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Inspiring People to do Faith Justice

May 19, 2011

By David and Sharon, JustFaith Ministries

For eight weeks, 10 members of Mary Queen of Peace parish in Sammamish, WA, looked long and hard at the world’s use of energy, our dependence on oil, and our consumer-based economy that is built on throw-away goods. The overarching question they asked was: what kind of humans will we be as we go through the ecological crisis?

They worked with an educational module, “Faith Encounters the Ecological Crisis,” produced by JustFaith Ministries, whose aim is to transform people and expand their commitment to social justice.

The module identifies those ways in which humans are already living beyond the bio-capacity of the planet. Participants view films, engage in small and large group discussion, and meet with several guest speakers. Participants discuss their own spiritual values and ways to “live beyond the end of this world” with a rich and vibrant Earth community still intact, still able to support life.

Over the past 10 years, more than 25,000 people have completed one or more JustFaith Ministries programs such as this and have put their hands and feet into serving our marginalized sisters and brothers.

From the outset, this “transformational” ministry has stood on the shoulders of courageous and committed communities of women religious around the country. Whenever we receive a group registration from a far-flung or surprising location, we ask ourselves, “How did they hear about JustFaith Ministries?” Often the answer lies in a dedicated sister or a religious community hard at work to promote the Gospel vision of peace through justice.

JustFaith offers a range of programs for varied interests and ages, and women religious are finding them helpful in many settings:

• Engaging Spirituality (ES) was launched two years ago to bring the wisdom of our contemplative tradition to bear on the crises of our time. In addition to retreats, spiritual reading and heart-sharing, participants practice centering prayer, prayerful listening, journal keeping and “engaged contemplation” – how to “be still” and “still be” in the storms of life that surround us. This 21-session spiritual intensive features the voices of contemporary “spiritual pathfinders”: activists, monastics, ministers, authors in this country and beyond. Some of these voices include Fr. Richard Rohr, Dr. Jean Vanier, Rev. Elias Chacour, Sr. Dianna Ortiz, Kathy Kelly, Jean Stokan (Director of the Sisters of Mercy Institute Justice Team) and Scott Wright. In several cases, ES has been introduced to religious communities or facilitated by women religious. The focus and tone has a particular appeal to those involved in spiritual direction, pastoral care and retreat ministry. Some religious communities are investigating the potential of using ES as a way for their elderly to stay prayerfully connected to the struggles of the world. Others are looking at ES as an enhancement to the formation of lay associates.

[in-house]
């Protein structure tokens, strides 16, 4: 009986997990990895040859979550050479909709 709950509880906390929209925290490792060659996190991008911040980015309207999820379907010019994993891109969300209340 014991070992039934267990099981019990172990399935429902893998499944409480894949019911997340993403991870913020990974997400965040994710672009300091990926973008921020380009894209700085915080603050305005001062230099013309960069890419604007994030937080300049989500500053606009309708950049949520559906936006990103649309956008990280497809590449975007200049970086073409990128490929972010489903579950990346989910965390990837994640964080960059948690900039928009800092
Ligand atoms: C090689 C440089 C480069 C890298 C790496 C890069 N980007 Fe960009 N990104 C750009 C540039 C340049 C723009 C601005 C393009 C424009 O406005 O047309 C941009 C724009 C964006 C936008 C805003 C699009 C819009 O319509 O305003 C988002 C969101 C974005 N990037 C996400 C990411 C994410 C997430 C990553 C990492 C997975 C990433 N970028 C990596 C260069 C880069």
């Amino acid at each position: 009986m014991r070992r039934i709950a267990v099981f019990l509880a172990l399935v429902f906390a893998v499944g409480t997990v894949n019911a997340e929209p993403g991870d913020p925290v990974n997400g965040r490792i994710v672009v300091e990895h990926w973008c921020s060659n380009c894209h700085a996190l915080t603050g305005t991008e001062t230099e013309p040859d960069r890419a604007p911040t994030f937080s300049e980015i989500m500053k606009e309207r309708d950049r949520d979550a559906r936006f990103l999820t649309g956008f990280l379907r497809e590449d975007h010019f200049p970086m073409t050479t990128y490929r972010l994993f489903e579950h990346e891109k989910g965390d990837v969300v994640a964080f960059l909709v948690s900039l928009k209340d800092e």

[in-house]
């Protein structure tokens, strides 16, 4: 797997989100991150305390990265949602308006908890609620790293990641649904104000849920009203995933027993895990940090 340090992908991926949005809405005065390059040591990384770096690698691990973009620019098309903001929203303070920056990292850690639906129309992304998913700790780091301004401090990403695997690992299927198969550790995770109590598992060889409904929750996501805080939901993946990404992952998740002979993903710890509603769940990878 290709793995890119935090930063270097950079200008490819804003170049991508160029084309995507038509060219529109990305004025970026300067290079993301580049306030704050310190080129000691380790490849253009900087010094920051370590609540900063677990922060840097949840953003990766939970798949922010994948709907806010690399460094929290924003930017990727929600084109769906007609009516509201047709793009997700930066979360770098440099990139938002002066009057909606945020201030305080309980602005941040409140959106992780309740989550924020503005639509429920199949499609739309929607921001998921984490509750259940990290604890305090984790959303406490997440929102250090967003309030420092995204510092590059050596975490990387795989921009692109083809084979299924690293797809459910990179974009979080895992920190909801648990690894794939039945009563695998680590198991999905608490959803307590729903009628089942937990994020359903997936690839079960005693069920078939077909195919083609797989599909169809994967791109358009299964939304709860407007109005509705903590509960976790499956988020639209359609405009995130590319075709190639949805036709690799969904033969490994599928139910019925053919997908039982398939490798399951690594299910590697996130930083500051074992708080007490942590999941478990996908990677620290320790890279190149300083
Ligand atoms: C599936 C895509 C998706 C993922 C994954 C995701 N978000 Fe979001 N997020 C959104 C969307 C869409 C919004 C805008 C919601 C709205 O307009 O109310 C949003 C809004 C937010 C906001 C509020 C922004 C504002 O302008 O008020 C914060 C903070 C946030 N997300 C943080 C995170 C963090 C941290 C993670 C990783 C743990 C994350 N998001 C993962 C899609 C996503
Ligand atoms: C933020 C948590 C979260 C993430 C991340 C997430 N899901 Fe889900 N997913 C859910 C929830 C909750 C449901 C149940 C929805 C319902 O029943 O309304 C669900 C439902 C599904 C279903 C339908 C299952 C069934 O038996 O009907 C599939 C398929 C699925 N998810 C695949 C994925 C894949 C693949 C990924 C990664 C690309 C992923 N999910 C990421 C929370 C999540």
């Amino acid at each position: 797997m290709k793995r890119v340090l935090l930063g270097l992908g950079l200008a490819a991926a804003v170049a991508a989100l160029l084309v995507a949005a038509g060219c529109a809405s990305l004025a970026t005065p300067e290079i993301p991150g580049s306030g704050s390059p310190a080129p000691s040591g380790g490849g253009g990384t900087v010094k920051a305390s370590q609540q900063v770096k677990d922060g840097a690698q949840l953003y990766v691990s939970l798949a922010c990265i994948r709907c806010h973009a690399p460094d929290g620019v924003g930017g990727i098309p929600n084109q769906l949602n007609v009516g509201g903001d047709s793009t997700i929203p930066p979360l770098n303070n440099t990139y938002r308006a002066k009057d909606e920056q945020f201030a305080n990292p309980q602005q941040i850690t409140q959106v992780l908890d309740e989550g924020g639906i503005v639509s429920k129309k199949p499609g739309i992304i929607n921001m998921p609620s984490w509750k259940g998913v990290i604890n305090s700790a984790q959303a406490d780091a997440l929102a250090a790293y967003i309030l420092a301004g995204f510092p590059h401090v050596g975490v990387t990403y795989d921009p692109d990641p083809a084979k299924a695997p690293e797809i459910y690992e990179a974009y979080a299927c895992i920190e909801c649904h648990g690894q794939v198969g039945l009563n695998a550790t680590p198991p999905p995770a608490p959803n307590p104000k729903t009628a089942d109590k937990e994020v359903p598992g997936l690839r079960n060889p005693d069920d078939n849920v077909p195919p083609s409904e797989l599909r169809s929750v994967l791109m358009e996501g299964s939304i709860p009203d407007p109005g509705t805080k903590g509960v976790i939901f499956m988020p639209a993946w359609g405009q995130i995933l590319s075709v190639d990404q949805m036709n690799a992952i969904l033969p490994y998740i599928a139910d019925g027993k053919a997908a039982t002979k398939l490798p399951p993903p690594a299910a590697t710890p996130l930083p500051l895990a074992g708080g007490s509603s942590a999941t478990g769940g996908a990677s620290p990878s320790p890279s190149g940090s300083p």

• In parishes, JustFaith Catholic has resulted in stories of powerful personal transformation as people wrestle with poverty in their local communities and internationally and look at how they are called to respond to those needs. Parish communities that have used the JustFaith program for several years in a row soon discover that they have a growing group of people who are on fire to offer their time and energy to outreach ministries or to start new ministries to address pressing needs. JustFaith participants from a parish in Greenville, SC, worked with local nonprofits to buy houses in their neighborhood and convert them into stable housing for chronically homeless people in their midst. A parish in Bellingham, WA, conducted a week-long, 120-mile pilgrimage to the immigration detention center in Tacoma to draw attention to their concerns about immigration.

• Communities of women religious have supported JusticeWalking (for high school youth) and College JusticeWalking by providing grants, coordinating and co-facilitating groups on high school and college campuses, supporting groups in parish settings, and helping other interested communities get these groups started. As a result, youth and young adults are hearing about the Church’s social teaching and the Gospel call to justice early in their lives.

All of these stories point to the significant changes that can happen when people look at the world through the lens of faith and open themselves to the question, “What is God calling me to do to respond?” The staff at JustFaith Ministries provides support to new groups who wish to bring this experience to their communities. You can find out more about all of the programs and resources at JustFaith Ministries’ website, or by sending an email to info@justfaith.org.

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